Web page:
Salary negotiations can take many paths. When I represent candidates, my goal is to help them get the best salary possible within reason. And while the tactics below are common, my experience shows that avoiding them could be your best bet in getting the salary you want while starting the relationship with your new employer out right.
Two Tactics to Avoid:
When asked about your salary expectations, don’t clam up. You can’t always expect the hiring manager to make their best offer for your consideration. While negotiating 101 suggests letting the other party speak first, I think it’s best to throw out a carefully considered number. If you say nothing and the client makes a blind offer, it’s probably not going to be their best. Answering the question of what you feel you’re worth is your opportunity to advocate for yourself and start the negotiations out in your favor.
And don’t forget, the process of finding a job is not like buying a car. You’re not trying to get the best possible price, going back and forth endlessly like a Nadal/Federer Wimbledon rally. This is the first step in a relationship with a new employer that will hopefully last for years. If you repeatedly use the “offer/counter-offer” approach, you may jeopardize the offer and the relationship. This is a red flag for the people you’ll be working with and could cause an offer to be rescinded.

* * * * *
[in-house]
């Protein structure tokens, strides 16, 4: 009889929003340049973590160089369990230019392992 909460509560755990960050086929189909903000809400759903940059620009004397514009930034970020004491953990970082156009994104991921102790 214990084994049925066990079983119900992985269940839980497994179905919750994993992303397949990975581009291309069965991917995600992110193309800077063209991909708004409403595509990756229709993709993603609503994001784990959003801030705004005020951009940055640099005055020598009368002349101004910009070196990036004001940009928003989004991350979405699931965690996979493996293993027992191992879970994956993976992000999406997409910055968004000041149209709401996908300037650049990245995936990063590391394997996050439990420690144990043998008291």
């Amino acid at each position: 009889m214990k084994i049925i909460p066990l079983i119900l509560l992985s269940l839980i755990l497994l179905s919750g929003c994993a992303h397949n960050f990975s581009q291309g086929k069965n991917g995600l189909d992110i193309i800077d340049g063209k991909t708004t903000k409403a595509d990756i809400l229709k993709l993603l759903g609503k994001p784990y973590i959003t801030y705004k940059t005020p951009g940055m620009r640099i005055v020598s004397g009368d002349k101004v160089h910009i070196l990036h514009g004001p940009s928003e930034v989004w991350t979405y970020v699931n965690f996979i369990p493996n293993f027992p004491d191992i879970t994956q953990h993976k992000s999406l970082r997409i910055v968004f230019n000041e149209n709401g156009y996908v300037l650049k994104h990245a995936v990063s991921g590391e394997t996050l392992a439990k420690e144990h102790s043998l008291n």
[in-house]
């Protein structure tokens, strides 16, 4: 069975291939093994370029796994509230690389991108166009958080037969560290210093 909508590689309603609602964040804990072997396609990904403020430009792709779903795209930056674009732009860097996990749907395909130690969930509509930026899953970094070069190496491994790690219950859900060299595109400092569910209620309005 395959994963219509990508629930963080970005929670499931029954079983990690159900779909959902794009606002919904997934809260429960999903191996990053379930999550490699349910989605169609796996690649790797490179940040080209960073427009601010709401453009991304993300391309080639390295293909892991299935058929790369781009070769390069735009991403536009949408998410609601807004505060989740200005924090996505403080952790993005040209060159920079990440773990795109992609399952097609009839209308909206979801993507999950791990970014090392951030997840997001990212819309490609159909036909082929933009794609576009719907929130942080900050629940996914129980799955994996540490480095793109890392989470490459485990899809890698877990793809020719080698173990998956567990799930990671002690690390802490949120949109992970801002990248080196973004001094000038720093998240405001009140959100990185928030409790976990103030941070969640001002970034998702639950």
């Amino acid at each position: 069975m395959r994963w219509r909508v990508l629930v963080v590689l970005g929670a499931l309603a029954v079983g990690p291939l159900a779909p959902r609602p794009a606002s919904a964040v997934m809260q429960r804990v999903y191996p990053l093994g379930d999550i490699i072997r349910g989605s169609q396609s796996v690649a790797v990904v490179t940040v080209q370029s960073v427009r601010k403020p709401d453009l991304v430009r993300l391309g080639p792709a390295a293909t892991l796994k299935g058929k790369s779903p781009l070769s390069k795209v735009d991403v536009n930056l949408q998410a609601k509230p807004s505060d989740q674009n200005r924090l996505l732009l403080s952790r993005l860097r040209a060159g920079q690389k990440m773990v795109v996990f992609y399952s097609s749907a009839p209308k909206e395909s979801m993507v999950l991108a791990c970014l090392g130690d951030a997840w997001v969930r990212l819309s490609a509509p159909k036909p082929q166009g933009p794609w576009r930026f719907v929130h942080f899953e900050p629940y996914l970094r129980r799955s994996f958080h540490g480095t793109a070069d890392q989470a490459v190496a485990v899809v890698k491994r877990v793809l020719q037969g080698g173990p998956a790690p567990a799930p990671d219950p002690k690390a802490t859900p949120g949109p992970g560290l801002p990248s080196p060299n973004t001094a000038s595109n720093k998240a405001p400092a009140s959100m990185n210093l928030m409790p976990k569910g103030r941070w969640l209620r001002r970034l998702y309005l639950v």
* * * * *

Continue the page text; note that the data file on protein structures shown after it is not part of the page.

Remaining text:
Starting Exorbitantly High
Some candidates feel that if they start with a very high number, it will help them meet in the middle of where they really want to be. For example, if they’re making $100K and state that they’re looking for $120K, then maybe they’ll settle at $110K. I haven’t found this approach to work for a few reasons. If the company has hired recently or has a number of employees with similar backgrounds to you, they will know your number is off base. Additionally, it’s possible that you could scare them off with an unrealistic number, or they may assume that you are kicking tires and that money is motivating the search.
Others use a high number because they want that amount or feel they need it so that they can buy a new car, take a trip, or are having a child. While these are valid reasons for wanting a higher salary, they don’t resonate with the employer. An argument based on facts will be more likely to resonate. As a recruiter, I have aggregated current data on salaries that is invaluable during salary negotiations. If you happen to be doing the salary negotiation yourself, the next best thing is to read articles and blogs to back up your argument with real-world data.
When it’s time for salary negotiations, come ready to answer the question of how much you’re looking for, and be prepared to back that number with experience and accomplishments. You’ll have a great chance of getting the money you want, and your new employer will respect your negotiating skills and professionalism.
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